A great way to make your site visually stand out from the pack is by having a personal logo. If you don’t have design chops, Squarespace has an easy logo-making tool that anyone can use. You could also pay a designer on a site like Fiverr to whip one up for you. And if you need help finding other visual elements for your site? Check out this great collection of free (and beautiful) images you can use.
Day 6: Get an Outside Eye
Developers would never push a new website live without thoroughly testing it first, and you should take the same approach. You’ve been really in the trenches with your site, and you may not notice glaring mistakes or things that you’re missing that could really help you shine.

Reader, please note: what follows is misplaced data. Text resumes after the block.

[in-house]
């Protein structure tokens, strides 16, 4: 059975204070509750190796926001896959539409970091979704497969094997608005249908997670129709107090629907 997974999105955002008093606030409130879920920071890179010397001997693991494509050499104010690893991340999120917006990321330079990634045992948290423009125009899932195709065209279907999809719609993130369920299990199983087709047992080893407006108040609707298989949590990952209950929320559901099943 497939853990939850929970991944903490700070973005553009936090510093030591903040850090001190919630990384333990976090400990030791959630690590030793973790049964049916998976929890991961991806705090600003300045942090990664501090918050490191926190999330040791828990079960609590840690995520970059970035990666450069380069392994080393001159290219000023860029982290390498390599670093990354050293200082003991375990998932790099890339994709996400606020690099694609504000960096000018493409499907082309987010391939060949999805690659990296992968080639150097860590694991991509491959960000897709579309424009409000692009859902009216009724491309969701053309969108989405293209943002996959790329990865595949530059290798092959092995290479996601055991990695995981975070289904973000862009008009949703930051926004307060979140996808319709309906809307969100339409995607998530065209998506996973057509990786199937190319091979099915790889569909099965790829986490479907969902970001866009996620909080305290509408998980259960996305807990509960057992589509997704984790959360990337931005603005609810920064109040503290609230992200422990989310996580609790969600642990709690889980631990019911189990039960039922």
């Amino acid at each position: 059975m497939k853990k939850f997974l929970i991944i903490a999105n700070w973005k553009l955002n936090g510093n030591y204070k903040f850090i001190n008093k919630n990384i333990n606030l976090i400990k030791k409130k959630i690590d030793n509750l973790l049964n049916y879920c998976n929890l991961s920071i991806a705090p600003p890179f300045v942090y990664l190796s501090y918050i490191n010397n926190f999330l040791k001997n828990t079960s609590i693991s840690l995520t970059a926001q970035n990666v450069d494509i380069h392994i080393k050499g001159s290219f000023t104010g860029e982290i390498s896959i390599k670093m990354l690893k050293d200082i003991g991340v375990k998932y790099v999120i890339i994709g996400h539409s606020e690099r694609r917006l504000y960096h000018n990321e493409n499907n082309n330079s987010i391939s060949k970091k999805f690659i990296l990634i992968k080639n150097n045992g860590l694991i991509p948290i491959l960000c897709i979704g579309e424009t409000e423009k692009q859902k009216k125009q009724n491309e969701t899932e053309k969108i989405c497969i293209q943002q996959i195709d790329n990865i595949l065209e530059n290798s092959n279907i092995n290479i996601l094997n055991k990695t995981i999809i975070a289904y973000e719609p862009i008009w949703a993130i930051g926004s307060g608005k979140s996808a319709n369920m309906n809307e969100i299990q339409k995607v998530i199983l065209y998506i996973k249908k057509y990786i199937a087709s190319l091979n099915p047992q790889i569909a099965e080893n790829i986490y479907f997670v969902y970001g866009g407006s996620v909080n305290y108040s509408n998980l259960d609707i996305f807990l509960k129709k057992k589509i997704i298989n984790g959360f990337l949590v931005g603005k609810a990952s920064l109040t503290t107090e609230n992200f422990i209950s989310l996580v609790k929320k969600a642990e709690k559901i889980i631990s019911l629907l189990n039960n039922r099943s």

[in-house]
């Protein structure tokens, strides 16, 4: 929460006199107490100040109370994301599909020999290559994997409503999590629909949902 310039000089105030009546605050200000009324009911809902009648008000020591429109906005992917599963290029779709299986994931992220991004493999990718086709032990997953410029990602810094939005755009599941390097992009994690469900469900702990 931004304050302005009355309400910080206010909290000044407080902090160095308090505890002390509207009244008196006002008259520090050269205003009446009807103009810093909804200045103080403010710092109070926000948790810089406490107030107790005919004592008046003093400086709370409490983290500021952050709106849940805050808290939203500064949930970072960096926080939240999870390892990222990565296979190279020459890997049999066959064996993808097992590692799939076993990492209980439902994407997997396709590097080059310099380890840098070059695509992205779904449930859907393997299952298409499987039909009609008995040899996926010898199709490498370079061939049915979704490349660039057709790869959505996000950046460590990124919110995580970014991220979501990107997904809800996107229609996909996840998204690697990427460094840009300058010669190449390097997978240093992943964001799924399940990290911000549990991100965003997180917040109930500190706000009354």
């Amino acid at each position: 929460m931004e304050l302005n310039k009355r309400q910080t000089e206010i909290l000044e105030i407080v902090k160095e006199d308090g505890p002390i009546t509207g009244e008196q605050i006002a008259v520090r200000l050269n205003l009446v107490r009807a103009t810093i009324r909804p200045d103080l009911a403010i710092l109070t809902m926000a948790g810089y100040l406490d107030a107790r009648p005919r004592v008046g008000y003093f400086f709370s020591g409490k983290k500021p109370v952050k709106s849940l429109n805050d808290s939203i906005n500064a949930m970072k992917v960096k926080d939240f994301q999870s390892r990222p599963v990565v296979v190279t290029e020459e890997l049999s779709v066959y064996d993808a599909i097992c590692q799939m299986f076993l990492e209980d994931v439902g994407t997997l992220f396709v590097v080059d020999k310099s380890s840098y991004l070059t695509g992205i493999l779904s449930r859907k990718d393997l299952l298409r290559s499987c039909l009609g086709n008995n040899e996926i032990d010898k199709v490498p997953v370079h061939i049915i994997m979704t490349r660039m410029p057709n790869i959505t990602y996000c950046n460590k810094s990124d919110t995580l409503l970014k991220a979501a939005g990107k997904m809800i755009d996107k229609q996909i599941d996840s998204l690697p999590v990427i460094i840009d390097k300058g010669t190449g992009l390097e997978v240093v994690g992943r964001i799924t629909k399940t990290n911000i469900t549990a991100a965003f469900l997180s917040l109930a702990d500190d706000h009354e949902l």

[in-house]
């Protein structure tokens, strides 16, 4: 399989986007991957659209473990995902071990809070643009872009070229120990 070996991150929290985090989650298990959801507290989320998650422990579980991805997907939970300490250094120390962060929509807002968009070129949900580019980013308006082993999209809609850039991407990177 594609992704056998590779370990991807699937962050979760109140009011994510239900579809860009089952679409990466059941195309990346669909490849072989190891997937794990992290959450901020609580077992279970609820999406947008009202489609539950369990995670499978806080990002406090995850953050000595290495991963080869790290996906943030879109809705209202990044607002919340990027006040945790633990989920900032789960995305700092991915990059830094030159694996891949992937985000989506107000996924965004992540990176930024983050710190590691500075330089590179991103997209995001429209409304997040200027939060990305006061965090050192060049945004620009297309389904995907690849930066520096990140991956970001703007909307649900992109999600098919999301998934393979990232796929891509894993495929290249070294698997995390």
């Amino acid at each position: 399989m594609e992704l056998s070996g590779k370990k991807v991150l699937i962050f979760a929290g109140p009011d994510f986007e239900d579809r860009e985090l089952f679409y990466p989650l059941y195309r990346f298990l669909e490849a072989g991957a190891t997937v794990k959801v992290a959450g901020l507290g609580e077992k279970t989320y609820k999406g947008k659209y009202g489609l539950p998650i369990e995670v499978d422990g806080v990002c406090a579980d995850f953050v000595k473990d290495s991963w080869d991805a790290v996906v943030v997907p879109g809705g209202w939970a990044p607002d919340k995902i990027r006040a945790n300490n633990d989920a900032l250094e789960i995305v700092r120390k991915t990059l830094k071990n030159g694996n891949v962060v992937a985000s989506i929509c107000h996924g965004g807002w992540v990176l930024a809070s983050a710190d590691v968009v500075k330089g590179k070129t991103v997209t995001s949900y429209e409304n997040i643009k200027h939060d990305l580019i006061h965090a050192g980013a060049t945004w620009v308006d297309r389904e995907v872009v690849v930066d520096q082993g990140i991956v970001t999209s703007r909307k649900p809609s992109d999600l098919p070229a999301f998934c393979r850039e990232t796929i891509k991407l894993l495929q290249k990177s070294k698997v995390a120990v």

So, get some outside perspective. Send a link to your site to a couple friends or mentors and ask if they could spend 10 minutes clicking around and then giving you their feedback. If you want, you can send them a few questions for guidance, along the lines of:
- What is your impression of me from the site?
- Does everything on the site make sense? Is it easy to navigate?
- Does it look professional and enjoyable to look at?
- Is there anything you’d change?
Once you send off those emails, you have permission to take the rest of the day off. You’ve been working hard on your site and deserve a break! Plus, taking a step back will help you come back with a clear head for your final day tomorrow.
Day 7: Put on the Finishing Touches